Love & Sex

Why You Should Date People Who Have Siblings

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People with brothers make for better lovers.

After living with my sister for over a year in a cramped railroad apartment in New York City, I can attest to the fact that boarding with a sibling is a patience-building, character-strengthening experience, and if I'm anything like a fly, it probably made me a better lover.

A study from the University of Oxford has found that flies who live with their brothers cause less harm to females during courting and mating. Flies shacked up with unrelated flies, on the other hand, compete more aggressively for the attentions of their lady bugs, which shortens the male's lifespan and stresses the females out enough to reduce their fertility. Bro flies don't get as feisty towards their dates because they think to themselves, "Whatever, at least someone in my genetic line is going to propagate the species." It's pretty much an evolutionary fistbump.

Probably the only thing I have in common with a fly is the fact that both of our mating patterns involve singing and genital licking, but I also think there's something to be said for siblings making us gentler, better lovers. Who, after having a rock thrown at the back of their head at the beach resulting in stitches, is not also prepared to spend nights surviving their lover's office party? And being knees-to-chest cramped with three children (one, vomiting) in the back of a Sedan on your way to Myrtle Beach can teach you a lot about sharing a full-sized bed in a long term relationship. Having your brother urinate in his sleep on your brand new Simba comforter? You now have the wherewithal to compromise with your boyfriend about his hideous sweater collection. Through having siblings, we learn to put other's emotional needs if not above ours, then at least on the same level.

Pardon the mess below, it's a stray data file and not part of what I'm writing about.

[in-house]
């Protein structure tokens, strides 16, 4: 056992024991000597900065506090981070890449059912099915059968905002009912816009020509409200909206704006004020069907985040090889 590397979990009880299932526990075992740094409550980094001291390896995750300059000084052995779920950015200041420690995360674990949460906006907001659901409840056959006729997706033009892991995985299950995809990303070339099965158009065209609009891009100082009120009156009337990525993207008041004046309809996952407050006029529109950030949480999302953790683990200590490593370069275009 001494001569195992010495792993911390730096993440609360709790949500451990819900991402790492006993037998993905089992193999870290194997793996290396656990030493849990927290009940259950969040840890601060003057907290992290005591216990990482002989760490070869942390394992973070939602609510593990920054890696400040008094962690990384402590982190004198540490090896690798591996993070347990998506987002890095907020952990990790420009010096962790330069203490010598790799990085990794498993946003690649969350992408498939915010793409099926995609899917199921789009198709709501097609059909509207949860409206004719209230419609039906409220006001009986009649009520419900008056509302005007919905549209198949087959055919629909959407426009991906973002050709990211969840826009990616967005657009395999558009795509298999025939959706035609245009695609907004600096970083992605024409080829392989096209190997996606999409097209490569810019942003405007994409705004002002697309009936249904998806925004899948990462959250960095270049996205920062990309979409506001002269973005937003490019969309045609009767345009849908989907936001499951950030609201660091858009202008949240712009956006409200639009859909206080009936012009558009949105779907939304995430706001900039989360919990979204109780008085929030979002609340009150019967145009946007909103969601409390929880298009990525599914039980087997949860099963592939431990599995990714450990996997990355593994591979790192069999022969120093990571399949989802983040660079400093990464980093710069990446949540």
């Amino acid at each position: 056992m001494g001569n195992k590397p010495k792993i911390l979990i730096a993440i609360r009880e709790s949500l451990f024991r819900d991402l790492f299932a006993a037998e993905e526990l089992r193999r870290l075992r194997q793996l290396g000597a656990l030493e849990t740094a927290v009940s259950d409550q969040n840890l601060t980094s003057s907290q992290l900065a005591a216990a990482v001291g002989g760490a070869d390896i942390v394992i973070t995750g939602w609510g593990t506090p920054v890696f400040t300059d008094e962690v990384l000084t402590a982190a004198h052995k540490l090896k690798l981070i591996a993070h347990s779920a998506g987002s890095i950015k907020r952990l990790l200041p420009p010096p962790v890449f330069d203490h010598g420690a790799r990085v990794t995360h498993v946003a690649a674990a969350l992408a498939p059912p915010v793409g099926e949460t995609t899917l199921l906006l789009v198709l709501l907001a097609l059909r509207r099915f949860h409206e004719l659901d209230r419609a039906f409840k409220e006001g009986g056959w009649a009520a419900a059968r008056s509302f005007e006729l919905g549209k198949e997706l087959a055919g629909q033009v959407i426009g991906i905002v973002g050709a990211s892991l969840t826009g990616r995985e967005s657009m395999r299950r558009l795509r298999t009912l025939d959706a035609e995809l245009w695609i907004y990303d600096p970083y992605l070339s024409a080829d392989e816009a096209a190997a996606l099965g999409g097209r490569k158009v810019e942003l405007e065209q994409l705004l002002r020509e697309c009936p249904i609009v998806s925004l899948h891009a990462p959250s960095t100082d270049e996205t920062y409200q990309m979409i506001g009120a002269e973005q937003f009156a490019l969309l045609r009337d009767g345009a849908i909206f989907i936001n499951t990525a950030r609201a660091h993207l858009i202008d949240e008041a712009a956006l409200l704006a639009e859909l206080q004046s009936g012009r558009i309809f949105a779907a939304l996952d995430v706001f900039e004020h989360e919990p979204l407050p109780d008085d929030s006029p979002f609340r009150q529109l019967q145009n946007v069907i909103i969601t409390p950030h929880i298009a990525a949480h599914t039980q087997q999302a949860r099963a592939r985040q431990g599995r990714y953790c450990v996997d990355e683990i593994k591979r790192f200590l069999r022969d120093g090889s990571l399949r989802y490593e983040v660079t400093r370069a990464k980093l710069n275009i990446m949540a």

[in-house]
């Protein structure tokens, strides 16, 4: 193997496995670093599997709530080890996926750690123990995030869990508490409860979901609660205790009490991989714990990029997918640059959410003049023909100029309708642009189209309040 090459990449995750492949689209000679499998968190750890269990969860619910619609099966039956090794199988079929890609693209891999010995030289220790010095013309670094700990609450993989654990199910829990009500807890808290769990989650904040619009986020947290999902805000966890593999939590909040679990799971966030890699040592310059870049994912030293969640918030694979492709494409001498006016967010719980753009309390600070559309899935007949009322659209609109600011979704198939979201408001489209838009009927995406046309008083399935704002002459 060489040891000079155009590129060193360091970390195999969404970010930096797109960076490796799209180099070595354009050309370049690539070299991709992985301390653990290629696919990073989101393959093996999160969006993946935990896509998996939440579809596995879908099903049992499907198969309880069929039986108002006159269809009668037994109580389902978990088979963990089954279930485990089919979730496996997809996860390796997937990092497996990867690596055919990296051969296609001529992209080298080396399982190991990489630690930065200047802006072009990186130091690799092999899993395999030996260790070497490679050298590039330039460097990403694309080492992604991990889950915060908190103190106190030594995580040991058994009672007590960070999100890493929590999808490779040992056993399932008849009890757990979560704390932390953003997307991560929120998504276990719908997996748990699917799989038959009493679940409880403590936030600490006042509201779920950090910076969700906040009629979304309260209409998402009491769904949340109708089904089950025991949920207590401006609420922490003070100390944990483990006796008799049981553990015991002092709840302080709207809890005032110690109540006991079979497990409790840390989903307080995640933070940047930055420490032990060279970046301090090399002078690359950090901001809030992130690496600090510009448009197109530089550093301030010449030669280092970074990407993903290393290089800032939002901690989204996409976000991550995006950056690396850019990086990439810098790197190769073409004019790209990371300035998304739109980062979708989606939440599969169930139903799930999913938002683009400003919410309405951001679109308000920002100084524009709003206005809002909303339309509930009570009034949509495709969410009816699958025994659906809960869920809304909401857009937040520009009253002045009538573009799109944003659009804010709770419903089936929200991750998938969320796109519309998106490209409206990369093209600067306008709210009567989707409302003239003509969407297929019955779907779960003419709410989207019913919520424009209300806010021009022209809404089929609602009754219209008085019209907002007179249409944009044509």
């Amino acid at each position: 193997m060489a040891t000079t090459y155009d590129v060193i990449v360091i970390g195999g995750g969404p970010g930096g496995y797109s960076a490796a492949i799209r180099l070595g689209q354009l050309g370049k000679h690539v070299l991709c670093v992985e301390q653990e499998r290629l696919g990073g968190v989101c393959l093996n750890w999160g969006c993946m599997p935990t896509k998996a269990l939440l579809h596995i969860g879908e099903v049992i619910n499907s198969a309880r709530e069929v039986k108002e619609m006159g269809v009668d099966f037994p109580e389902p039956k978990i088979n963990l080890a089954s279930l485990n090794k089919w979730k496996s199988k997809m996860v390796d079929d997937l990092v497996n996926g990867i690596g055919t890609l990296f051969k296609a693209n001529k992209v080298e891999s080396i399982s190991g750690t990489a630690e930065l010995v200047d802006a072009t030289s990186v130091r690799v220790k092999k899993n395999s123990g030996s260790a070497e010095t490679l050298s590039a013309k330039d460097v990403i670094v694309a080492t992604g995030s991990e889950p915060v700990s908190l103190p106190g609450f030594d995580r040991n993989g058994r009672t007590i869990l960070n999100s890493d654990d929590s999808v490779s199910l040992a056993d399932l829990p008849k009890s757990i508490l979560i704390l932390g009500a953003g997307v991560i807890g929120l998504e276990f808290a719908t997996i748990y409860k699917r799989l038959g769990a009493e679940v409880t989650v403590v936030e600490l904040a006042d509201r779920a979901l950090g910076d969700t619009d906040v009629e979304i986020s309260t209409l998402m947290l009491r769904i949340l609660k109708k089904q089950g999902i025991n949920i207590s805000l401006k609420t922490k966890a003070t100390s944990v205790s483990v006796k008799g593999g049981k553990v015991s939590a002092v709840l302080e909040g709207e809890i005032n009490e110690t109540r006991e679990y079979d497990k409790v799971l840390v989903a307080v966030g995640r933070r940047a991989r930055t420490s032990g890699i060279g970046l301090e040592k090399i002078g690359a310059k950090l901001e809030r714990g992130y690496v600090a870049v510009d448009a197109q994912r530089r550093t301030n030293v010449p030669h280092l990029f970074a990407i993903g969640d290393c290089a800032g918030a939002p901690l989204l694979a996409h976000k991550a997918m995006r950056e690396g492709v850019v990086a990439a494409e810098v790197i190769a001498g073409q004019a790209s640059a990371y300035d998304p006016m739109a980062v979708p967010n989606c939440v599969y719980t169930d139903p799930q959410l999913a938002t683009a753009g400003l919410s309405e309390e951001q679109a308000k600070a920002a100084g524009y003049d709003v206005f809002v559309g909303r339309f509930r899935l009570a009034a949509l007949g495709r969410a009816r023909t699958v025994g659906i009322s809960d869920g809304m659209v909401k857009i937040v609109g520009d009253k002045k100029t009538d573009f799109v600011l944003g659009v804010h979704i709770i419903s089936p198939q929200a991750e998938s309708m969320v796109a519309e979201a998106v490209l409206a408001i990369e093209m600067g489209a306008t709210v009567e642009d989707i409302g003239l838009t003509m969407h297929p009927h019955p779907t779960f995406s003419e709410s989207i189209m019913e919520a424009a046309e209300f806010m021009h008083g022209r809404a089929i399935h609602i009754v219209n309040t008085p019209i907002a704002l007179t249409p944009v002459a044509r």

Having siblings prepares us for other complicated relationships in our lives, namely marriage. Siblings and spouses have one huge thing in common: you share everything. Grapes, a closet, a diarrhea-inducing virus. This has been studied before, as researchers at the American Sociological Association found that having siblings greatly reduces the chances you'll get a divorce. And if your mom popped out a few more kidlings, each additional sibling reduces the likelihood of divorce by two percent. That's because growing up in a larger family makes you a master negotiator and communicator. Your long arguments about why you deserve the last tater tot prepare you for larger marital conflicts like budgeting, how to raise your kids, and who watched ahead on Breaking Bad.

I am by no means saying that sibling-having individuals are superior to only children (some are), but I am saying that the next time Bobby Brady over at your local bar goes on and on about his sister Marcia's new veterinarian's degree, don't start to inch away fearing he is a little too family-oriented. Know that what he's really saying is, "I will generously and frequently go down on you shortly after preparing a nutritious homecooked meal." He always had to put the ladies first, that's just how he was raised.

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